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Antenatal expression of breast milk — why is it so important?

Article-Antenatal expression of breast milk — why is it so important?

Shutterstock Colostrum liquid gold
Colostrum is often referred to as "liquid gold" due to its concentrated nutritional content and immune-boosting properties.

Antenatal expression of breast milk, also known as colostrum harvesting or hand expression, is a practice gaining recognition among expectant mothers. This process involves manually expressing small amounts of colostrum (the nutrient-rich first milk produced by the mammary glands) before childbirth. While breastfeeding traditionally commences after delivery, antenatal expression offers a proactive approach to breastfeeding that comes with numerous benefits for both mothers and newborns.

Colostrum is often referred to as "liquid gold" due to its concentrated nutritional content and immune-boosting properties. Antenatal expression allows mothers to collect and store this valuable substance before labour, ensuring a readily available supply for the newborn during the crucial first few days of life. Colostrum is rich in antibodies, providing the baby with essential protection against infections and diseases. It comes in a few drops only and some parents may be concerned that will be not enough for the first days of life, but because of its rich amount of immunoglobulin and developmental factors, it covers the nutrition requirement for the newborn baby.

Related: The evolution of maternal immunisation

Antenatal expression can be especially beneficial for mothers to ensure a smooth start to the breastfeeding journey. By establishing a colostrum reserve, mothers can address potential issues such as latch difficulties or delayed milk production, providing a smoother start to breastfeeding and reducing stress for both the mother and the newborn.

Harvesting of colostrum is recommended for every mother, and it is essential for mothers with high-risk pregnancies or medical conditions that may necessitate early separation from the baby. Expressing and storing colostrum ensures that the newborn receives the crucial benefits of breast milk even if immediate breastfeeding is not feasible. This practice supports the bond between mother and baby, fostering a sense of closeness despite any temporary physical separation.

Aside from the baby benefits, antenatal expression of colostrum can also:
- Stimulate milk production: Regularly expressing small amounts of colostrum signals the body to prepare for breastfeeding, promoting the production of mature milk after childbirth. This can be particularly advantageous for mothers who may have concerns about low milk supply.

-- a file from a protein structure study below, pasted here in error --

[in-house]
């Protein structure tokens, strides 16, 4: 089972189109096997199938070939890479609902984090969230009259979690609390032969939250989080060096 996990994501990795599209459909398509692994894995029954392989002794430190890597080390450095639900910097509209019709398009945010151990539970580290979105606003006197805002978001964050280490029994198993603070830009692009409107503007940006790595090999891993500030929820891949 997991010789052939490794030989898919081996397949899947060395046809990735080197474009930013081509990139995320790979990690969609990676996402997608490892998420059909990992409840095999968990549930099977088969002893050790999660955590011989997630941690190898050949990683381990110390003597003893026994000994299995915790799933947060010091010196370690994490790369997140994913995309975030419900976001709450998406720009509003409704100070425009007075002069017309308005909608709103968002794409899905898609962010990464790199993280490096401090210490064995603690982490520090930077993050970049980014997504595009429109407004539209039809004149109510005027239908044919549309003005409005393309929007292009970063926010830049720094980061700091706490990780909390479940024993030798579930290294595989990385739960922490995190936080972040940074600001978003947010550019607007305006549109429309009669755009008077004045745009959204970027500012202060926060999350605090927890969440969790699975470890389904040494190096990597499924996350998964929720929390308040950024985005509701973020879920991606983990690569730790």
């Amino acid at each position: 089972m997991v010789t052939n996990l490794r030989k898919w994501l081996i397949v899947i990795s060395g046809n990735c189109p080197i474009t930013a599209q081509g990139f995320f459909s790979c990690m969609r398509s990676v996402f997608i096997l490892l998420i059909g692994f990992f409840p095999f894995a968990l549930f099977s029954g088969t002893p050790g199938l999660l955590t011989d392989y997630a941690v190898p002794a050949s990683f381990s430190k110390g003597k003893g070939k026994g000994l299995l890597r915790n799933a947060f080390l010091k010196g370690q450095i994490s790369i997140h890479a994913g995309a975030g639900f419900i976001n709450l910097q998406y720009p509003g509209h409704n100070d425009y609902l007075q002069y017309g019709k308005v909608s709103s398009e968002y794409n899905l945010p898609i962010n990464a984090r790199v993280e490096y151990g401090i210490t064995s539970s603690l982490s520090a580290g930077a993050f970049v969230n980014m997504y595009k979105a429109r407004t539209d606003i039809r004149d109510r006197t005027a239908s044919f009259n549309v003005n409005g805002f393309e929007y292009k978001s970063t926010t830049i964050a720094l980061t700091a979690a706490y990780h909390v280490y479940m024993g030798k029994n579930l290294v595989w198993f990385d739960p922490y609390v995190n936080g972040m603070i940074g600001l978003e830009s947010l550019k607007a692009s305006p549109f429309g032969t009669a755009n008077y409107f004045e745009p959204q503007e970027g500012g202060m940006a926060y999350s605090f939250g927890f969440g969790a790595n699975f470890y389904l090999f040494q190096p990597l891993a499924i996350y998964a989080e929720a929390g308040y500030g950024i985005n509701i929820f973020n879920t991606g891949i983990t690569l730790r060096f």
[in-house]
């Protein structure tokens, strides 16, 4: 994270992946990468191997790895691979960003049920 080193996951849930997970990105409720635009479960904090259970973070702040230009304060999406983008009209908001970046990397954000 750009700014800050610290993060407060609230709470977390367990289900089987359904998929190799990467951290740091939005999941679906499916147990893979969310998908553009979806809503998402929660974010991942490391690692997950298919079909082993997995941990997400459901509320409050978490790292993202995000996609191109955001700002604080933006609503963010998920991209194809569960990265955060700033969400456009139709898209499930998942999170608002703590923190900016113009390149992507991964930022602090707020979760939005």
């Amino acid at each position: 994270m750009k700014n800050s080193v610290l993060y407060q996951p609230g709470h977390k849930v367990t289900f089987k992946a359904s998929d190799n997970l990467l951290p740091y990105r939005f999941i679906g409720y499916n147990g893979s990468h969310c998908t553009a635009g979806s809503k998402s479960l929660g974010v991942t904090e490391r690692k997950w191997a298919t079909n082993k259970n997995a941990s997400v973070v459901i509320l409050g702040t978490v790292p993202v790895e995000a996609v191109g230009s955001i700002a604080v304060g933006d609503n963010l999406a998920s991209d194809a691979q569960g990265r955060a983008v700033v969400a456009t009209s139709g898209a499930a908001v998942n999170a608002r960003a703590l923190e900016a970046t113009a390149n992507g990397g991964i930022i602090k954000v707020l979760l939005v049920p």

- Building maternal confidence: Engaging in antenatal expression empowers mothers by providing them with a hands-on approach to breastfeeding before the baby arrives. This proactive involvement fosters a sense of confidence and competence, making the transition to breastfeeding less daunting.

Understanding one's ability to express colostrum can boost maternal self-assurance and contribute to a positive breastfeeding experience.

There are only a few cases where antenatal expression cannot be performed. We need to remember that breast stimulation can induce early labour, therefore is not recommended before 36 weeks and in all the conditions where a woman is at risk of delivering her baby prematurely. Some particular cases like placenta previa are also a contraindication for colostrum collection. The advice is always to consult with a doctor, midwife, or lactation consultant prior to starting harvesting.

Related: Genomics aids non-invasive prenatal diagnosis

Practical tips for antenatal expression

  • See a doctor to check if you can harvest your colostrum.
  • Once you reach 36 weeks start to collect. Remember that at the beginning you might see only a few drops, the quantity will increase little by little. In case you do not see any colostrum and you are not able to collect please remember that this is not an indication of not having milk later. Some women experience dry breast during pregnancy, but they will have plenty of milk once the baby arrives.
  • Use hand expression technique – press, compress and release (see picture).
  • Expressing into a sterile container and label it with date and time. Colostrum can be kept six days in the fridge and six months in freezer.
  • On the day of delivery, don’t bring all the colostrum to the hospital but just one container — you might not need it at all and with the handling and variation of temperature it cannot be used for longer. In case more is needed, it can be always collected later.
  • Use a cool bag to transport colostrum from home to hospital.
  • In case you have any doubts or need further guidance, always consult with a healthcare professional or a lactation consultant for personalized advice and support.


Antenatal expression of breast milk is a proactive and empowering practice that offers a range of benefits for both mothers and newborns. From ensuring a readily available supply of colostrum to promoting maternal confidence, this approach contributes to a positive breastfeeding experience. As awareness grows, more expectant mothers may choose to incorporate antenatal expression into their prenatal preparations, unlocking the numerous advantages it brings to the early stages of motherhood.

Wendy Menghin is a Midwife Educator and Lactation Consultant, IBCLC/MHF. She will be speaking at the Obs&Gyn conference at Arab Health. 

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